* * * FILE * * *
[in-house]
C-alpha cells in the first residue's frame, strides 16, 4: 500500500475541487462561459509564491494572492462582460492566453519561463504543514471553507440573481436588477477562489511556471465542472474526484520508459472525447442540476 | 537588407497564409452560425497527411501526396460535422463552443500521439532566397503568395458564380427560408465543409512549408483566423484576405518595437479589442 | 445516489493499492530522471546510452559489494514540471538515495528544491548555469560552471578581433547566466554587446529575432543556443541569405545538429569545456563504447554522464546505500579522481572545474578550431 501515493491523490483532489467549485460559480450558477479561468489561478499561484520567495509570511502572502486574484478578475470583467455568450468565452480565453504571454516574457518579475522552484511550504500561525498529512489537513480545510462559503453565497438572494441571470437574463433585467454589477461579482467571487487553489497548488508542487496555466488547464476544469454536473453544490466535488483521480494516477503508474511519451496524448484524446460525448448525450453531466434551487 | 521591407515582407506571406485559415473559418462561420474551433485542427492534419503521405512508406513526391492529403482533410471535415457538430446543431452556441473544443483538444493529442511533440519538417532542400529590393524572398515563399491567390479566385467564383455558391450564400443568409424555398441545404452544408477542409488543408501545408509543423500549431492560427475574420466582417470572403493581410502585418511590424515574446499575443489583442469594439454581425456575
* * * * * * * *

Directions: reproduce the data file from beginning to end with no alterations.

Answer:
[in-house]
C-alpha cells in the first residue's frame, strides 16, 4: 500500500475541487462561459509564491494572492462582460492566453519561463504543514471553507440573481436588477477562489511556471465542472474526484520508459472525447442540476 | 537588407497564409452560425497527411501526396460535422463552443500521439532566397503568395458564380427560408465543409512549408483566423484576405518595437479589442 | 445516489493499492530522471546510452559489494514540471538515495528544491548555469560552471578581433547566466554587446529575432543556443541569405545538429569545456563504447554522464546505500579522481572545474578550431 501515493491523490483532489467549485460559480450558477479561468489561478499561484520567495509570511502572502486574484478578475470583467455568450468565452480565453504571454516574457518579475522552484511550504500561525498529512489537513480545510462559503453565497438572494441571470437574463433585467454589477461579482467571487487553489497548488508542487496555466488547464476544469454536473453544490466535488483521480494516477503508474511519451496524448484524446460525448448525450453531466434551487 | 521591407515582407506571406485559415473559418462561420474551433485542427492534419503521405512508406513526391492529403482533410471535415457538430446543431452556441473544443483538444493529442511533440519538417532542400529590393524572398515563399491567390479566385467564383455558391450564400443568409424555398441545404452544408477542409488543408501545408509543423500549431492560427475574420466582417470572403493581410502585418511590424515574446499575443489583442469594439454581425456575